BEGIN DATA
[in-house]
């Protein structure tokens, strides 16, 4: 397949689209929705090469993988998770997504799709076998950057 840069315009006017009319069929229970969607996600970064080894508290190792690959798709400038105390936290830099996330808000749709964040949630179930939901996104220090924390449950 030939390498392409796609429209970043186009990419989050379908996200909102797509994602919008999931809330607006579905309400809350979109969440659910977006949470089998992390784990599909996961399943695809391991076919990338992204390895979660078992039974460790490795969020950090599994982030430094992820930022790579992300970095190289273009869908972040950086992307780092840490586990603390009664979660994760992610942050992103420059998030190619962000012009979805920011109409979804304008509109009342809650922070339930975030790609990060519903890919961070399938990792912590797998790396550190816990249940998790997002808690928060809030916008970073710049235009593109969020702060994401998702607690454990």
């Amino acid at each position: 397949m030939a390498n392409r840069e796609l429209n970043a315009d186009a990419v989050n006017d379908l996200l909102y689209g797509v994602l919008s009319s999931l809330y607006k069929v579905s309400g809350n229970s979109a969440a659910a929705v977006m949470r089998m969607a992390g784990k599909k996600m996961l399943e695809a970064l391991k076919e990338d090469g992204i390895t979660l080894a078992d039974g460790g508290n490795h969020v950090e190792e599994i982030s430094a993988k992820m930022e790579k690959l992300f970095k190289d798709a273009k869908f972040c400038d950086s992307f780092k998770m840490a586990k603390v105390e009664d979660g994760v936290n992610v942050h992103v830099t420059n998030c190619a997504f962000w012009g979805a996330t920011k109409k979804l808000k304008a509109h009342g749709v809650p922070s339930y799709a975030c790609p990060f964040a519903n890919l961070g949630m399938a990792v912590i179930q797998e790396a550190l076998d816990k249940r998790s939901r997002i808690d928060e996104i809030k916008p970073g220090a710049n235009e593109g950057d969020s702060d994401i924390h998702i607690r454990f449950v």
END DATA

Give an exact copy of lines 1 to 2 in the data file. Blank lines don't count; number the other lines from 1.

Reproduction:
[in-house]
């Protein structure tokens, strides 16, 4: 397949689209929705090469993988998770997504799709076998950057 840069315009006017009319069929229970969607996600970064080894508290190792690959798709400038105390936290830099996330808000749709964040949630179930939901996104220090924390449950 030939390498392409796609429209970043186009990419989050379908996200909102797509994602919008999931809330607006579905309400809350979109969440659910977006949470089998992390784990599909996961399943695809391991076919990338992204390895979660078992039974460790490795969020950090599994982030430094992820930022790579992300970095190289273009869908972040950086992307780092840490586990603390009664979660994760992610942050992103420059998030190619962000012009979805920011109409979804304008509109009342809650922070339930975030790609990060519903890919961070399938990792912590797998790396550190816990249940998790997002808690928060809030916008970073710049235009593109969020702060994401998702607690454990």